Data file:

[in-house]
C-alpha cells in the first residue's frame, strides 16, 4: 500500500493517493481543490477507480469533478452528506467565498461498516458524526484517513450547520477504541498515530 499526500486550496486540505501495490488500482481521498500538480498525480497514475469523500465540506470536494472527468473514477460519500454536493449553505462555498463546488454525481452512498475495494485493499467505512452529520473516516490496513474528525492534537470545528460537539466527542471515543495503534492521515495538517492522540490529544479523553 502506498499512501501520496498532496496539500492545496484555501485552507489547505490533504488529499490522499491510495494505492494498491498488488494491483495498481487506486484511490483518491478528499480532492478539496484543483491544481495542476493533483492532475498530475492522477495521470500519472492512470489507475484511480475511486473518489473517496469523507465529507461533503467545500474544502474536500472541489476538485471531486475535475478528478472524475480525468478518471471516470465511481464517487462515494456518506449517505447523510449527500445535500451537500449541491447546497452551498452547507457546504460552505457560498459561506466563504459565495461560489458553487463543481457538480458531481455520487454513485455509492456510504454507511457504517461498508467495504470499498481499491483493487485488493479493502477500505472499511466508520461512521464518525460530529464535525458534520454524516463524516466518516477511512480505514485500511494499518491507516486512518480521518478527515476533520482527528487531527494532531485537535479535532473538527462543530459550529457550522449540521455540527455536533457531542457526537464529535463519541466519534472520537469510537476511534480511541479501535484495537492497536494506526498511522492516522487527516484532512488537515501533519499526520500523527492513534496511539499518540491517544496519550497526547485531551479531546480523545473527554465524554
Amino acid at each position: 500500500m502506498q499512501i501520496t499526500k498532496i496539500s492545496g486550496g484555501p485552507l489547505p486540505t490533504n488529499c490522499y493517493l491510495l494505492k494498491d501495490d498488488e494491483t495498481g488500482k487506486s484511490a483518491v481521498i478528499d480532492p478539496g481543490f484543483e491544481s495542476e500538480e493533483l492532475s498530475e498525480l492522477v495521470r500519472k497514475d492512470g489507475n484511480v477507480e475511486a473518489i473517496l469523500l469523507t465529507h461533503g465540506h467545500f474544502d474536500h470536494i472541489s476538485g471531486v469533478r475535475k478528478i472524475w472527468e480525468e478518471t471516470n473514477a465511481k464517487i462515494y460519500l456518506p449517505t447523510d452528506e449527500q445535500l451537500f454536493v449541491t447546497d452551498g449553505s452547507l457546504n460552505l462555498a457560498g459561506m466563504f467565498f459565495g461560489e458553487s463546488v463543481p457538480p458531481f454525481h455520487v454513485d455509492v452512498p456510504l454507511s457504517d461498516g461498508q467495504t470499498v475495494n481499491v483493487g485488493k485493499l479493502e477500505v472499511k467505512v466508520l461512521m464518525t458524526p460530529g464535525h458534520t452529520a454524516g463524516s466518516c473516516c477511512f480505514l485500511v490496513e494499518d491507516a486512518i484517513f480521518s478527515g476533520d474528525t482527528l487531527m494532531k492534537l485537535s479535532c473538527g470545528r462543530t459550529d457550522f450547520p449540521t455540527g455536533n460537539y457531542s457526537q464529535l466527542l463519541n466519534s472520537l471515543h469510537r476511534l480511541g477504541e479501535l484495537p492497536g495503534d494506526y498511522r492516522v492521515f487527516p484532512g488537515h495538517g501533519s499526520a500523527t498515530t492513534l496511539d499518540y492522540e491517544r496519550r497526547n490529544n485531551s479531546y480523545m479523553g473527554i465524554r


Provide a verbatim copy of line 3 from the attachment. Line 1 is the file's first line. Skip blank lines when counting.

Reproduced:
Amino acid at each position: 500500500m502506498q499512501i501520496t499526500k498532496i496539500s492545496g486550496g484555501p485552507l489547505p486540505t490533504n488529499c490522499y493517493l491510495l494505492k494498491d501495490d498488488e494491483t495498481g488500482k487506486s484511490a483518491v481521498i478528499d480532492p478539496g481543490f484543483e491544481s495542476e500538480e493533483l492532475s498530475e498525480l492522477v495521470r500519472k497514475d492512470g489507475n484511480v477507480e475511486a473518489i473517496l469523500l469523507t465529507h461533503g465540506h467545500f474544502d474536500h470536494i472541489s476538485g471531486v469533478r475535475k478528478i472524475w472527468e480525468e478518471t471516470n473514477a465511481k464517487i462515494y460519500l456518506p449517505t447523510d452528506e449527500q445535500l451537500f454536493v449541491t447546497d452551498g449553505s452547507l457546504n460552505l462555498a457560498g459561506m466563504f467565498f459565495g461560489e458553487s463546488v463543481p457538480p458531481f454525481h455520487v454513485d455509492v452512498p456510504l454507511s457504517d461498516g461498508q467495504t470499498v475495494n481499491v483493487g485488493k485493499l479493502e477500505v472499511k467505512v466508520l461512521m464518525t458524526p460530529g464535525h458534520t452529520a454524516g463524516s466518516c473516516c477511512f480505514l485500511v490496513e494499518d491507516a486512518i484517513f480521518s478527515g476533520d474528525t482527528l487531527m494532531k492534537l485537535s479535532c473538527g470545528r462543530t459550529d457550522f450547520p449540521t455540527g455536533n460537539y457531542s457526537q464529535l466527542l463519541n466519534s472520537l471515543h469510537r476511534l480511541g477504541e479501535l484495537p492497536g495503534d494506526y498511522r492516522v492521515f487527516p484532512g488537515h495538517g501533519s499526520a500523527t498515530t492513534l496511539d499518540y492522540e491517544r496519550r497526547n490529544n485531551s479531546y480523545m479523553g473527554i465524554r